the mean blood pressure variable,

there was a lot of difference in the unmatched,

and now very, very similar.

So this – we're not matching on very many variables here,

but it seemed to do a really good job.

And so at this stage, you would probably feel pretty happy about how the matching worked.

Now that you're happy with the matching,

you could actually carry out

an outcome analysis and there's a lot of different ways you can do that.

Here I'm just going to show you how you could carry out a simple paired T-test.

So, all I'm doing is I'm defining

two new variables: y for the treated and y for the control.

Remember outcome variable's died,

and for y treated,

I'm saying only use the subset the data,

subset this outcome for those who have treatment equal to one.

So I'm just removing from the whole died

variable those- the died variable for those who were treated.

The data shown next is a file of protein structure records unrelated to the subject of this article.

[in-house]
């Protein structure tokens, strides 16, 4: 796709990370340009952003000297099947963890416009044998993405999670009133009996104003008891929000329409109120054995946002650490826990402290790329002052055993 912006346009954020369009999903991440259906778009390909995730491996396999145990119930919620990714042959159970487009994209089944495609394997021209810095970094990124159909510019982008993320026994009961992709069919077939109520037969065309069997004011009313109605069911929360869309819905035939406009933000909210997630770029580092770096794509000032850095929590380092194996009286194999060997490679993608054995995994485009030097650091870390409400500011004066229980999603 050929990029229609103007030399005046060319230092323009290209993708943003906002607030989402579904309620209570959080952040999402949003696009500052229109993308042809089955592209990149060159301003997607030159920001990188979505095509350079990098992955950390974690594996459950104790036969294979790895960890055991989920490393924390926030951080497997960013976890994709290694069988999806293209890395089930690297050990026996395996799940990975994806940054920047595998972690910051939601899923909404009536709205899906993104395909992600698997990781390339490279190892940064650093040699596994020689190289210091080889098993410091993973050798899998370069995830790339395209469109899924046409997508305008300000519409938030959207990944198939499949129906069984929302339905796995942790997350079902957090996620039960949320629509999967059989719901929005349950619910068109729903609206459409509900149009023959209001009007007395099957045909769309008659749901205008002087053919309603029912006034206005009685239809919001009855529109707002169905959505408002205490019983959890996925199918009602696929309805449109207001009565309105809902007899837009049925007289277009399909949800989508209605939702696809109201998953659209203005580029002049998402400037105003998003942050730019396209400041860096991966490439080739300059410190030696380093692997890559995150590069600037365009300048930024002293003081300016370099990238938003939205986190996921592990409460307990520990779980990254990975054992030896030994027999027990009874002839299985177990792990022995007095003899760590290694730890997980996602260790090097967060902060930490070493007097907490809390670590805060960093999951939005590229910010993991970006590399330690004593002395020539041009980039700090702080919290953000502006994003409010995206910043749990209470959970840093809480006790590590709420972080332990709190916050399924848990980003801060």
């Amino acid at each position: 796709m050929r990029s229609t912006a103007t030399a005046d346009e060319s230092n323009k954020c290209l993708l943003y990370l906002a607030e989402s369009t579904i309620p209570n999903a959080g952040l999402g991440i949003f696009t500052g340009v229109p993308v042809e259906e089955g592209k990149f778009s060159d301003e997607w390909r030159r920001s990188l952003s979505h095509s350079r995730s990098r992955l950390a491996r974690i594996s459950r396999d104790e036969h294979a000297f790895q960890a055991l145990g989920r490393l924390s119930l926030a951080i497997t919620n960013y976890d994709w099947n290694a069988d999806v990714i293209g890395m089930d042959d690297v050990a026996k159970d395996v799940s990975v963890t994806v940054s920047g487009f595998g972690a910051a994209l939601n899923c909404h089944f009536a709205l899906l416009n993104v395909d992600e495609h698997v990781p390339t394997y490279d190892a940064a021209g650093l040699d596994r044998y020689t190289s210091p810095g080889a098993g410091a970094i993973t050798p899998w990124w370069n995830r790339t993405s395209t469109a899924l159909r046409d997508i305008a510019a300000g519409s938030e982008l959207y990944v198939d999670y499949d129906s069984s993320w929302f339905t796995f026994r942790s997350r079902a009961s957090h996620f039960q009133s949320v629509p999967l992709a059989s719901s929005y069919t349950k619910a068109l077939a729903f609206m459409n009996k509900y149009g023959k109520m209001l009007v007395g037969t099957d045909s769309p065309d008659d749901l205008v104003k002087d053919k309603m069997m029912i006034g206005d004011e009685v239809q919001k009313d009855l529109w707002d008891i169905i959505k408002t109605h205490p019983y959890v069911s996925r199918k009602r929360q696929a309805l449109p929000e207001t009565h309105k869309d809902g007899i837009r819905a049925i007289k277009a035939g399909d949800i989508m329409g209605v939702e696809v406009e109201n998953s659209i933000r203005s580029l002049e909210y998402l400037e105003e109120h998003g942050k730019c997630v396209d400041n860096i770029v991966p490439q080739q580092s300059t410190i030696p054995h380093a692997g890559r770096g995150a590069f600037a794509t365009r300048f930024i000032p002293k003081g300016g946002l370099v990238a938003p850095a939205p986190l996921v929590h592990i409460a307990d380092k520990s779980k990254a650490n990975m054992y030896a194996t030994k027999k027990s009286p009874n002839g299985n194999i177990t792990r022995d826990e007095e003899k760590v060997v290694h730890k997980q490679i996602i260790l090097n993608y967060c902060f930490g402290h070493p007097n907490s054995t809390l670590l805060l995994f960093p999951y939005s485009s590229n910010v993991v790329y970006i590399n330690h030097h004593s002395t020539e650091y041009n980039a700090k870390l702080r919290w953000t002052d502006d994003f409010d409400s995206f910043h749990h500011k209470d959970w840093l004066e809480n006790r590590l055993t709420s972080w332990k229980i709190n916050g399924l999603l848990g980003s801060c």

I do the same thing with control.

And now I have two outcome variables of equal size,

one for the treated, one for the controls.

And, the rows of these correspond to the same matched pair.

So the first row of y treat,

the first observation of y treat is corresponds to a match with the first row,

the first value of y control.

So I can just take a pairwise difference then.

I can actually just calculate a new variable which just takes the difference

between your two variables: your outcome under treated versus outcome under control.

It's a pairwise difference so that's preserving the matched pair.

So you're taking a difference,

one pair at a time essentially.

And now a paired T- test is actually

just a regular T-test on the difference in the outcome among matched pairs.

So I can just use the standard T-test command now on this difference variable.

And this is what the results look like.

And so we see the point estimate is about 0.045,

and this is the 95% confidence interval.

And we have a very small p-value here.